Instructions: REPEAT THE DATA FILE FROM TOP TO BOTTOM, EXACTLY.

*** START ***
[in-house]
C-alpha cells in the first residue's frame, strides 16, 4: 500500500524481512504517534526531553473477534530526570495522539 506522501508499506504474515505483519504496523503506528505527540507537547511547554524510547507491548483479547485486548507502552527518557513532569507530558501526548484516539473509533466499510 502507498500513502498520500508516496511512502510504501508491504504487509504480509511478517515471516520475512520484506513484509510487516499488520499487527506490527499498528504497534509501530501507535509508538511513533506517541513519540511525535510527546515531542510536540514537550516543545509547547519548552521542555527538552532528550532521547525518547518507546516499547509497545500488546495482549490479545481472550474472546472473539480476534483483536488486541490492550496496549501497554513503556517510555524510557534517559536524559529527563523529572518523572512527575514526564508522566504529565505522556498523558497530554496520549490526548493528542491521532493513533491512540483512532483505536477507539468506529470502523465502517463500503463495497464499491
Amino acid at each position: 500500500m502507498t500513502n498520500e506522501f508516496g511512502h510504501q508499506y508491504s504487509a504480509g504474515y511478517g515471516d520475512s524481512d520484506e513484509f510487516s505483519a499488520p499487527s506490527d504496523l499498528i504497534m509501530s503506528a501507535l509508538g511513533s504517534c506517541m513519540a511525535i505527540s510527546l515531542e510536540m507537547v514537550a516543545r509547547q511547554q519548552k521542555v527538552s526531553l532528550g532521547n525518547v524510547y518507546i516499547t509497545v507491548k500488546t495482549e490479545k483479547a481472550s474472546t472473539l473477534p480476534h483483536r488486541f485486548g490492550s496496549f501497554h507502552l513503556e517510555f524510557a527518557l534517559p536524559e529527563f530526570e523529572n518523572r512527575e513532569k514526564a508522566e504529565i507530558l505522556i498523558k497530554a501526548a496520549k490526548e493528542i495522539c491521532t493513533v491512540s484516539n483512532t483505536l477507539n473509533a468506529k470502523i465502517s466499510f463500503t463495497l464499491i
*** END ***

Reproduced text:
[in-house]
C-alpha cells in the first residue's frame, strides 16, 4: 500500500524481512504517534526531553473477534530526570495522539 506522501508499506504474515505483519504496523503506528505527540507537547511547554524510547507491548483479547485486548507502552527518557513532569507530558501526548484516539473509533466499510 502507498500513502498520500508516496511512502510504501508491504504487509504480509511478517515471516520475512520484506513484509510487516499488520499487527506490527499498528504497534509501530501507535509508538511513533506517541513519540511525535510527546515531542510536540514537550516543545509547547519548552521542555527538552532528550532521547525518547518507546516499547509497545500488546495482549490479545481472550474472546472473539480476534483483536488486541490492550496496549501497554513503556517510555524510557534517559536524559529527563523529572518523572512527575514526564508522566504529565505522556498523558497530554496520549490526548493528542491521532493513533491512540483512532483505536477507539468506529470502523465502517463500503463495497464499491
Amino acid at each position: 500500500m502507498t500513502n498520500e506522501f508516496g511512502h510504501q508499506y508491504s504487509a504480509g504474515y511478517g515471516d520475512s524481512d520484506e513484509f510487516s505483519a499488520p499487527s506490527d504496523l499498528i504497534m509501530s503506528a501507535l509508538g511513533s504517534c506517541m513519540a511525535i505527540s510527546l515531542e510536540m507537547v514537550a516543545r509547547q511547554q519548552k521542555v527538552s526531553l532528550g532521547n525518547v524510547y518507546i516499547t509497545v507491548k500488546t495482549e490479545k483479547a481472550s474472546t472473539l473477534p480476534h483483536r488486541f485486548g490492550s496496549f501497554h507502552l513503556e517510555f524510557a527518557l534517559p536524559e529527563f530526570e523529572n518523572r512527575e513532569k514526564a508522566e504529565i507530558l505522556i498523558k497530554a501526548a496520549k490526548e493528542i495522539c491521532t493513533v491512540s484516539n483512532t483505536l477507539n473509533a468506529k470502523i465502517s466499510f463500503t463495497l464499491i